Areas with higher coronavirus rates have urged residents to stay at home amid fears the Government’s change of message to ‘stay alert’ was confusing.
Local authorities in Merseyside, which has a ‘significantly higher’ death rate than England and the rest of the north-west, warned that the region was not ‘through the worst of this’ while the message in the north-east, which has the highest rate of coronavirus infection in the country, continues to be for people to stay home.
The comments come amid first minister of Scotland, Nicola Sturgeon, refusing to adopt the Government’s stay alert slogan.
Labour leader of Gateshead MBC, Martin Gannon, told the BBC: ‘If I did have those powers I’d be saying and doing exactly what they’re doing in Scotland.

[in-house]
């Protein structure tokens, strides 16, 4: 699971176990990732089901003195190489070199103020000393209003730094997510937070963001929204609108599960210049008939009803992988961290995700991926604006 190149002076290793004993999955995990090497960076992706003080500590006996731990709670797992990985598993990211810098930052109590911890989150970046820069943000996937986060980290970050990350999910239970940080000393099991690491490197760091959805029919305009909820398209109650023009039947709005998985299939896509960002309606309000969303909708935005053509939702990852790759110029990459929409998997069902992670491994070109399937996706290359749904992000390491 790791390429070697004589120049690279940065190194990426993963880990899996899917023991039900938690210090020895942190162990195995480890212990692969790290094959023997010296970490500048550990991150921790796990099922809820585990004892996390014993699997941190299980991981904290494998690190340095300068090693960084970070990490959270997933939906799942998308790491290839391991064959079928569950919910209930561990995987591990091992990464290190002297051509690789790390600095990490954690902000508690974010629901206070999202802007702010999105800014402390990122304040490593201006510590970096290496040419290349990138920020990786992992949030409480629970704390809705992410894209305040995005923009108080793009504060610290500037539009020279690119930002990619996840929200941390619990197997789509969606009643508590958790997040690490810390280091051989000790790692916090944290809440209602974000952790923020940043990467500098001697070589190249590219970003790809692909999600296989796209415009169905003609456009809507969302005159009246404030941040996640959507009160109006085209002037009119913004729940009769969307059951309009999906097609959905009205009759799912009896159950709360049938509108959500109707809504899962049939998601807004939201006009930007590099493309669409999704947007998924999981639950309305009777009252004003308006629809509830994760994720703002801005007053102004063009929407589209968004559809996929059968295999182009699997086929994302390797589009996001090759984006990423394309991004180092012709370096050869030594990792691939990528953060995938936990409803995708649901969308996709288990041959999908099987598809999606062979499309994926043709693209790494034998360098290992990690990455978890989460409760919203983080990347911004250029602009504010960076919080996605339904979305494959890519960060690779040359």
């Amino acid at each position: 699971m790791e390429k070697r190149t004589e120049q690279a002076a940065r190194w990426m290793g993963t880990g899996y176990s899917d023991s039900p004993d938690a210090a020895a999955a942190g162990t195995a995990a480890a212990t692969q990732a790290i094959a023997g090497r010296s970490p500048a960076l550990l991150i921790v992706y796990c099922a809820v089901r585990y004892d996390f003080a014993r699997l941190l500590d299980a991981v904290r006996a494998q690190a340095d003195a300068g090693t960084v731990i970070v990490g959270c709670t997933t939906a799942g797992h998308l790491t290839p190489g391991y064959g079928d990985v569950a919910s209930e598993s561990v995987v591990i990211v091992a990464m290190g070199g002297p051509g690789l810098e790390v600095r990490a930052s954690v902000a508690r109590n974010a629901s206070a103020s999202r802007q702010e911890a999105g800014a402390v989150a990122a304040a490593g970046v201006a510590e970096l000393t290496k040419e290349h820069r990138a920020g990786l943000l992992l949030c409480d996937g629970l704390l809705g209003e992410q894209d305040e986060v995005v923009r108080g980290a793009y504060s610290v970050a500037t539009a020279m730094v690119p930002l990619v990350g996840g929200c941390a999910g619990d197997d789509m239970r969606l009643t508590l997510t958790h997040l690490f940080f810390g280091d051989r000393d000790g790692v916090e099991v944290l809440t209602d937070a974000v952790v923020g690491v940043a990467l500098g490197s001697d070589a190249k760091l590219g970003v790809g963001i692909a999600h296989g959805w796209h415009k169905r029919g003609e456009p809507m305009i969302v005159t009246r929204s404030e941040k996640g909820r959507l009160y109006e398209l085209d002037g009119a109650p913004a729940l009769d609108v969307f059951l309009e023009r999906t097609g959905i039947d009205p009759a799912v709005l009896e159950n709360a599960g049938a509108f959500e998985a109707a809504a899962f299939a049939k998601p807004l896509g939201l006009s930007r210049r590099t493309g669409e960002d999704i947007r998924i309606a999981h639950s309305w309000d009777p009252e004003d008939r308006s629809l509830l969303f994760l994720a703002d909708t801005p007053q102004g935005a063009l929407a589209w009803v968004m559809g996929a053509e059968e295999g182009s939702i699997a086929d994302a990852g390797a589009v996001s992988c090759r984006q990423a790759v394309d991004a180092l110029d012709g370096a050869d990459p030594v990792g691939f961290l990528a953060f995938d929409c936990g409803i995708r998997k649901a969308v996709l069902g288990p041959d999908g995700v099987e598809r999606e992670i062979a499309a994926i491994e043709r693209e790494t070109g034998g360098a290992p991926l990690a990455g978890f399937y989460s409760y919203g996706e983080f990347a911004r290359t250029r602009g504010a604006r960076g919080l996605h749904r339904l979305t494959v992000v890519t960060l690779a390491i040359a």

'The R rate [of COVID-19 infection] is the north-east of England, I’m told, is twice the rate of London.
'We have significant number of deaths, our hospitals are still busy; therefore I’m extremely concerned. I think what the Government is doing nationally is reckless.'
Leader of Newcastle City Council, Cllr Nick Forbes, added: ‘I’m worried that the lack of clarity about the rules means that the virus will start spreading quickly again, meaning we will see a second spike and face another period of total lockdown.
'It would be far better if they’d stuck with the original messaging until the test and tracing programme is fully ready.’